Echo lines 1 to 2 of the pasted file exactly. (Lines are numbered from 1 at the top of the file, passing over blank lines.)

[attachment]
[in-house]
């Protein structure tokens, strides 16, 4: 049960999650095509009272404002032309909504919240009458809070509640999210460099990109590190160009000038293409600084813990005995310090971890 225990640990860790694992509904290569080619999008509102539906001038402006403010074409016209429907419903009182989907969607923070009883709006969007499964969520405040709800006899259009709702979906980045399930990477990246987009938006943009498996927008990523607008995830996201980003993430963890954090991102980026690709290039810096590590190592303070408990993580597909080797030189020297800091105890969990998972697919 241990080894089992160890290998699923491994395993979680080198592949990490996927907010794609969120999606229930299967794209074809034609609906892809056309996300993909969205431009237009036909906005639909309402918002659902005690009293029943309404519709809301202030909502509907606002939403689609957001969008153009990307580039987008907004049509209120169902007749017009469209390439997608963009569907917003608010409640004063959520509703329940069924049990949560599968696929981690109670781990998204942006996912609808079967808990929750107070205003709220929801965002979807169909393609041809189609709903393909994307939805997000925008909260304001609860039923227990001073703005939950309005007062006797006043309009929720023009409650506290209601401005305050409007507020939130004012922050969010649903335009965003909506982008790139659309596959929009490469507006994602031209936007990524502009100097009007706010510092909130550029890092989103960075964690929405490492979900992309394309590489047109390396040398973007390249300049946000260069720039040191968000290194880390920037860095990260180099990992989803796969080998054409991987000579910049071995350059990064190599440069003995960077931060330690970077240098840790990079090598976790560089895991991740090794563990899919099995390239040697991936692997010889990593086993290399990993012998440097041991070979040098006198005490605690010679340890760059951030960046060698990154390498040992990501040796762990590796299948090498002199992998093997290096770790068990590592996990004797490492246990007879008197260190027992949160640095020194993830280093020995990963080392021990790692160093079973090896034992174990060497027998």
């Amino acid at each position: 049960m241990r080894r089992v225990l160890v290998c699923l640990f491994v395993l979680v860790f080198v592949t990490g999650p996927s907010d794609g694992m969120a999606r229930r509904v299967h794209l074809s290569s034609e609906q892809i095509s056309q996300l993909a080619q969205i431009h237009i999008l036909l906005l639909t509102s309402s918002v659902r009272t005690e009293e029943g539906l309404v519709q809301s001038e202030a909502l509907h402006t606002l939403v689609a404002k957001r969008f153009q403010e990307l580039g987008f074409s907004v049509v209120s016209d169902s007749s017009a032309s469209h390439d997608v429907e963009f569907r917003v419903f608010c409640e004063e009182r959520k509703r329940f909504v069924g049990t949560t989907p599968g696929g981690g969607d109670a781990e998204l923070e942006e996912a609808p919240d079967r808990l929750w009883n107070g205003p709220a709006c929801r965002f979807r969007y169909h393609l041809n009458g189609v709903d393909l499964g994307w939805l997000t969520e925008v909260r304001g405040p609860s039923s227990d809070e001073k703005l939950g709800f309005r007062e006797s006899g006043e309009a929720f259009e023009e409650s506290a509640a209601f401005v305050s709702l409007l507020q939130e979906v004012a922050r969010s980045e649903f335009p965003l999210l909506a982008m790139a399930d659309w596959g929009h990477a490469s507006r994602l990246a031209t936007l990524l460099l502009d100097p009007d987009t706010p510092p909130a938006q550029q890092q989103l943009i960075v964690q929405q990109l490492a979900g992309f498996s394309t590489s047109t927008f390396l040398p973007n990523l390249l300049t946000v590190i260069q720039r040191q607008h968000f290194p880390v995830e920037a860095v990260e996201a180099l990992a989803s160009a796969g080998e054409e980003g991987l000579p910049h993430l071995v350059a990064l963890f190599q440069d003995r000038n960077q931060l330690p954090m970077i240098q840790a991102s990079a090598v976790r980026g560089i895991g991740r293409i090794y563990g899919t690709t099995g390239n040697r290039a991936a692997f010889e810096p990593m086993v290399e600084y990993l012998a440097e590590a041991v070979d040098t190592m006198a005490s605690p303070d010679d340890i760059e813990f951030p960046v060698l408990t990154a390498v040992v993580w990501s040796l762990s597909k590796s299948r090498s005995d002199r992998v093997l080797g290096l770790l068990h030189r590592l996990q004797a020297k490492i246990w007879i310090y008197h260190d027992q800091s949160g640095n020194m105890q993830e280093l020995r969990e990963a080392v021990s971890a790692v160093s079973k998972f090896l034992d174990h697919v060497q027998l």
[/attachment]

[in-house]
């Protein structure tokens, strides 16, 4: 049960999650095509009272404002032309909504919240009458809070509640999210460099990109590190160009000038293409600084813990005995310090971890 225990640990860790694992509904290569080619999008509102539906001038402006403010074409016209429907419903009182989907969607923070009883709006969007499964969520405040709800006899259009709702979906980045399930990477990246987009938006943009498996927008990523607008995830996201980003993430963890954090991102980026690709290039810096590590190592303070408990993580597909080797030189020297800091105890969990998972697919 241990080894089992160890290998699923491994395993979680080198592949990490996927907010794609969120999606229930299967794209074809034609609906892809056309996300993909969205431009237009036909906005639909309402918002659902005690009293029943309404519709809301202030909502509907606002939403689609957001969008153009990307580039987008907004049509209120169902007749017009469209390439997608963009569907917003608010409640004063959520509703329940069924049990949560599968696929981690109670781990998204942006996912609808079967808990929750107070205003709220929801965002979807169909393609041809189609709903393909994307939805997000925008909260304001609860039923227990001073703005939950309005007062006797006043309009929720023009409650506290209601401005305050409007507020939130004012922050969010649903335009965003909506982008790139659309596959929009490469507006994602031209936007990524502009100097009007706010510092909130550029890092989103960075964690929405490492979900992309394309590489047109390396040398973007390249300049946000260069720039040191968000290194880390920037860095990260180099990992989803796969080998054409991987000579910049071995350059990064190599440069003995960077931060330690970077240098840790990079090598976790560089895991991740090794563990899919099995390239040697991936692997010889990593086993290399990993012998440097041991070979040098006198005490605690010679340890760059951030960046060698990154390498040992990501040796762990590796299948090498002199992998093997290096770790068990590592996990004797490492246990007879008197260190027992949160640095020194993830280093020995990963080392021990790692160093079973090896034992174990060497027998």